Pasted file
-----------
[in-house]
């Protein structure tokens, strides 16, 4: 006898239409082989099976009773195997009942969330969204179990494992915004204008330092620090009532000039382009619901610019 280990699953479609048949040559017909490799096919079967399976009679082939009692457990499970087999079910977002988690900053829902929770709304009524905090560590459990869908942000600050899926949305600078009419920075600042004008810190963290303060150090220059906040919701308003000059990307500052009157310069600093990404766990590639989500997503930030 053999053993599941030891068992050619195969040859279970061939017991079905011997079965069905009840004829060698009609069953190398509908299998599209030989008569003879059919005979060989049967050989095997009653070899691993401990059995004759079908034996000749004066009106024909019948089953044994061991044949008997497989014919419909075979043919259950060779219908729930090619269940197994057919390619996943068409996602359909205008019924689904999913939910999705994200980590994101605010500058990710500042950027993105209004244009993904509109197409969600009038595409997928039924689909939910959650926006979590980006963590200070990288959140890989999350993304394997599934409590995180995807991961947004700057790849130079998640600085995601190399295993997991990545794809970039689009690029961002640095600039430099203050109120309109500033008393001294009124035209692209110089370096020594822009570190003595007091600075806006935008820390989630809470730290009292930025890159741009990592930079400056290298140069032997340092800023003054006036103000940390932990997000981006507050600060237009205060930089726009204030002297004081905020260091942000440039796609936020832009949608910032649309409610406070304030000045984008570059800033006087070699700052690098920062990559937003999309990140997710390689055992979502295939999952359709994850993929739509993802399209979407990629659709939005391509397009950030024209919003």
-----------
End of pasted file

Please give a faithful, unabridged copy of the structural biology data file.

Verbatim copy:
[in-house]
């Protein structure tokens, strides 16, 4: 006898239409082989099976009773195997009942969330969204179990494992915004204008330092620090009532000039382009619901610019 280990699953479609048949040559017909490799096919079967399976009679082939009692457990499970087999079910977002988690900053829902929770709304009524905090560590459990869908942000600050899926949305600078009419920075600042004008810190963290303060150090220059906040919701308003000059990307500052009157310069600093990404766990590639989500997503930030 053999053993599941030891068992050619195969040859279970061939017991079905011997079965069905009840004829060698009609069953190398509908299998599209030989008569003879059919005979060989049967050989095997009653070899691993401990059995004759079908034996000749004066009106024909019948089953044994061991044949008997497989014919419909075979043919259950060779219908729930090619269940197994057919390619996943068409996602359909205008019924689904999913939910999705994200980590994101605010500058990710500042950027993105209004244009993904509109197409969600009038595409997928039924689909939910959650926006979590980006963590200070990288959140890989999350993304394997599934409590995180995807991961947004700057790849130079998640600085995601190399295993997991990545794809970039689009690029961002640095600039430099203050109120309109500033008393001294009124035209692209110089370096020594822009570190003595007091600075806006935008820390989630809470730290009292930025890159741009990592930079400056290298140069032997340092800023003054006036103000940390932990997000981006507050600060237009205060930089726009204030002297004081905020260091942000440039796609936020832009949608910032649309409610406070304030000045984008570059800033006087070699700052690098920062990559937003999309990140997710390689055992979502295939999952359709994850993929739509993802399209979407990629659709939005391509397009950030024209919003």